New analysis of almost every glacier on the planet indicates that annual rates of glacier thinning have “nearly doubled” in the past 20 years.
The paper found that, on average, glaciers lost 4 Percent of their volume over 20 years. But the picture varied across time and from region to region.
This rate of ice melt is believed to be the second largest contributor to sea-level rise in the 21st Century and is greater than that of either Greenland or Antarctic ice sheets.
Lead author Romain Hugonnet, of the University of Toulouse, said the data was an urgent warning. “A doubling of the thinning rates in 20 years for glaciers outside Greenland and Antarctica tells us we need to change the way we live. We need to act now,” he said. “It can be difficult to get the public to understand why glaciers are important because they seem so remote, but they affect many things in the global water cycle including regional hydrology, and by changing too rapidly, can lead to the alteration or collapse of downstream ecosystems.”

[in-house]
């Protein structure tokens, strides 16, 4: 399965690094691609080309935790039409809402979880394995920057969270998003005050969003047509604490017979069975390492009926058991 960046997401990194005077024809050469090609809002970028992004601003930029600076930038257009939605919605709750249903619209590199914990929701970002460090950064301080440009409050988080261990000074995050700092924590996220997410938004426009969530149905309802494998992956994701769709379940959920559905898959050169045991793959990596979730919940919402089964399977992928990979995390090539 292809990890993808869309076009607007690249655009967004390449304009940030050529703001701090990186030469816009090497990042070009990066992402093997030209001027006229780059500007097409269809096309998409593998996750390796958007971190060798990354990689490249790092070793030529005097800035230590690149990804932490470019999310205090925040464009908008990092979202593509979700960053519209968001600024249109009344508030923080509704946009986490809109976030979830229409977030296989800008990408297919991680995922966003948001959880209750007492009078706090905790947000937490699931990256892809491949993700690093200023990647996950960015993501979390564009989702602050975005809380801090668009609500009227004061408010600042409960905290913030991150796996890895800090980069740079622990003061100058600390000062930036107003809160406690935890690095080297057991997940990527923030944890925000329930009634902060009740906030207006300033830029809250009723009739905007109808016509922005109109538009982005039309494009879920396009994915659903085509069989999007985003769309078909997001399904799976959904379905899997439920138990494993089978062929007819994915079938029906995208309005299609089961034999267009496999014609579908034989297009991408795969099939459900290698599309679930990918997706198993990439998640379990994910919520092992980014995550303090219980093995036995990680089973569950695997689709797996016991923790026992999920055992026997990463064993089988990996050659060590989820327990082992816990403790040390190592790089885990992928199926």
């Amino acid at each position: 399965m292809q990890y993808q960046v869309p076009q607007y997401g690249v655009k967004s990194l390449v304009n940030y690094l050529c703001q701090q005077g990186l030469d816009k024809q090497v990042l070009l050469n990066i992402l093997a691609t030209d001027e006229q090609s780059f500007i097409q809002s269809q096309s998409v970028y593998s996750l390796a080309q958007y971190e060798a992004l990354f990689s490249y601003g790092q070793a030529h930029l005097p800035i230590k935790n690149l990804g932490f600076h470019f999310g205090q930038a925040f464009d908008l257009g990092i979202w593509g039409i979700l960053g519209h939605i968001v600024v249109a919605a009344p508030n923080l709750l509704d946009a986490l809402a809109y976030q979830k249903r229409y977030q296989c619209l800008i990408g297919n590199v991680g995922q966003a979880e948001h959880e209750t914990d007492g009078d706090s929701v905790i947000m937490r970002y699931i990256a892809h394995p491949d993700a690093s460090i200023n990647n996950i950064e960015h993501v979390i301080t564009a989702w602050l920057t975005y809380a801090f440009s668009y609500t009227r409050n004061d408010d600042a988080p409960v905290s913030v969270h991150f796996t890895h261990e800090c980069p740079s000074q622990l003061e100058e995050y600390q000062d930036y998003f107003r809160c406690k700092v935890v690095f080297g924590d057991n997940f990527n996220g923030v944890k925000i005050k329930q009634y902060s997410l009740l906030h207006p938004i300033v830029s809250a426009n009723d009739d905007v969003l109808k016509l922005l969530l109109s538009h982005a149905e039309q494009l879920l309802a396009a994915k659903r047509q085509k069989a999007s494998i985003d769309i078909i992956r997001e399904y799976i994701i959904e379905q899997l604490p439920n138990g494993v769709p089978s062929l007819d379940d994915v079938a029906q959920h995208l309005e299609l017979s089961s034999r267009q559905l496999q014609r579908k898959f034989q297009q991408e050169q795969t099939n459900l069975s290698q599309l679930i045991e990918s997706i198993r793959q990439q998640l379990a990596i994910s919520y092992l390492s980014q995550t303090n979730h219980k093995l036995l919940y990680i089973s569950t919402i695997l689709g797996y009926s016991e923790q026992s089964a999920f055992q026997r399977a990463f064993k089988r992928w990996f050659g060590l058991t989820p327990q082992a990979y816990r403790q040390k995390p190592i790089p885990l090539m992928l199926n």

The study used data collected from NASA’s Terra satellite and achieved coverage of over 97 Percent of all glaciers, making it the most accurate and comprehensive assessment of the world’s 217,175 glaciers to date. The results offer strong evidence that there is an urgent requirement for swift action to stem greenhouse gas emissions.
In addition to the new spatial information offered through the NASA data, the study has assessed elevation and mass change observations at an individual glacier scale, providing a very detailed record of how glaciers are responding to the variability in climate and, more importantly, rising temperatures.
The new study will enable more precise measurement of a glacier thereby providing more accurate information on the glacier’s contribution to sea level rise.
The new study assesses that since 2000, the world’s glaciers have lost over 265 billion tonnes of ice each year. The study makes the assumption that all that melt has reached the ocean and further calculates that such glacier melt contributed about 0.75 millimetres of seal level rise every year.
Further, the information can be “regionalized” and the overall loss from glaciers can be compared to the loss from melting ice sheets.
The authors warn that the study should be used as “further scientifically rigorous evidence” of “the urgent need for rapid and collective action to reduce the dumping of greenhouse gases in our planet’s atmosphere”.